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Maryland steelworker electrocuted when he contacted energized toaster oven casing in employee lunchroom - Maryland, August 17, 1990.

Morgantown, WV: U.S. Department of Health and Human Services, Public Health Service, Centers for Disease Control, National Institute for Occupational Safety and Health, FACE 90-37, 1991 Jan; :1-6
This report concerned the death of a 53 year old steelworker who was electrocuted when he contacted the energized case of a toaster oven in the employee lunchroom at a steel manufacturing facility. He was employed by a major steel company with 8000 workers. On the day of the incident, the day shift was conducting normal daily operations. A crew of four workers including the victim had been performing maintenance on a tundish. The crew decided to take a break. The victim walked to the lunch room and sat on a wooden bench next to a floor model air conditioner approximately 30 inches tall. The toaster oven was on top of the air conditioner, and plugged into a 120 volt electric circuit. The victim was sweating profusely and wearing a short sleeved shirt. He rested his right forearm on top of the air conditioner. His right arm contacted the energized casing of the toaster oven while his right calf was in contact with the grounded air conditioning unit. The current traveled from the toaster oven, through the victim to the grounded air conditioner case. He was pronounced dead on arrival at a hospital. Reverse insertion of the toaster oven's nonpolarized plug in the polarized receptacle caused a condition known as reversed polarity, so that current flowed through the element without the switch being turned on. The heating element in the toaster oven had been previously damaged and was in contact with the oven casing. It is recommended that employers periodically inspect all areas of their facility for hazards and apply appropriate control measures.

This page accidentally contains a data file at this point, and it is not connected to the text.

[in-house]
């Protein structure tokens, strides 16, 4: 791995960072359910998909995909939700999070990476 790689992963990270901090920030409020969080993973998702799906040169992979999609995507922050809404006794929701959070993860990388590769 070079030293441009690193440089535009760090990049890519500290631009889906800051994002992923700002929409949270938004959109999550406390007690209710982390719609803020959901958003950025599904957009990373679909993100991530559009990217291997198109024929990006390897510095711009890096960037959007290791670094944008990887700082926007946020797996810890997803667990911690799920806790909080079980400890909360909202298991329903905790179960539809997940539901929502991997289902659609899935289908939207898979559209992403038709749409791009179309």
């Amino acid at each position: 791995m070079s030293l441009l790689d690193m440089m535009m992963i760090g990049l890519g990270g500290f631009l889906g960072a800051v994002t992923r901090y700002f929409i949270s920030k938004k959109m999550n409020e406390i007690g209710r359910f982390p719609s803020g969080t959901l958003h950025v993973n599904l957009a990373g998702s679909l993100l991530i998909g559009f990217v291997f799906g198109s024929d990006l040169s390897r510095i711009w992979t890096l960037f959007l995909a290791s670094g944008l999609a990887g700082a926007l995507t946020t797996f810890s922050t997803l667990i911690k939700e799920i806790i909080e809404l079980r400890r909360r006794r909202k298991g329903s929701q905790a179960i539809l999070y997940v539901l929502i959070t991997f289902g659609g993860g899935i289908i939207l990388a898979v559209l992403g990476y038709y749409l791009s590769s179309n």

NIOSH-Author; Region-3; FACE-90-37; Accident-analysis; Electrical-hazards; Electrical-charge; Electrical-equipment
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Field Studies; Fatality Assessment and Control Evaluation
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National Institute for Occupational Safety and Health
Page last reviewed: September 2, 2020
Content source: National Institute for Occupational Safety and Health Education and Information Division